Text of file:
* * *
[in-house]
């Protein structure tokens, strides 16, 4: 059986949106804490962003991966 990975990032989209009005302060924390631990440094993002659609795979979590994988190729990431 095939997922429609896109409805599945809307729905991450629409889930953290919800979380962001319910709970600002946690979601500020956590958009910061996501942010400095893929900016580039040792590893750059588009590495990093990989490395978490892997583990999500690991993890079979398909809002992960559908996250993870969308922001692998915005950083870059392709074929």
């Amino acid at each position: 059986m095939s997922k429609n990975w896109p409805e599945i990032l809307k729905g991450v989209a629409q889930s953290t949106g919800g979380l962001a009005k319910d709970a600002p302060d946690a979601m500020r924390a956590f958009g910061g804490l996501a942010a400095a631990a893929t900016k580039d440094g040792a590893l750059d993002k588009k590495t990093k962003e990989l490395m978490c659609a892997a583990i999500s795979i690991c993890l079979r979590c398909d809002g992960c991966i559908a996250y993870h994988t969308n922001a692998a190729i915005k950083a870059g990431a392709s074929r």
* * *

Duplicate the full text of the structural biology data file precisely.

[in-house]
């Protein structure tokens, strides 16, 4: 059986949106804490962003991966 990975990032989209009005302060924390631990440094993002659609795979979590994988190729990431 095939997922429609896109409805599945809307729905991450629409889930953290919800979380962001319910709970600002946690979601500020956590958009910061996501942010400095893929900016580039040792590893750059588009590495990093990989490395978490892997583990999500690991993890079979398909809002992960559908996250993870969308922001692998915005950083870059392709074929």
């Amino acid at each position: 059986m095939s997922k429609n990975w896109p409805e599945i990032l809307k729905g991450v989209a629409q889930s953290t949106g919800g979380l962001a009005k319910d709970a600002p302060d946690a979601m500020r924390a956590f958009g910061g804490l996501a942010a400095a631990a893929t900016k580039d440094g040792a590893l750059d993002k588009k590495t990093k962003e990989l490395m978490c659609a892997a583990i999500s795979i690991c993890l079979r979590c398909d809002g992960c991966i559908a996250y993870h994988t969308n922001a692998a190729i915005k950083a870059g990431a392709s074929r």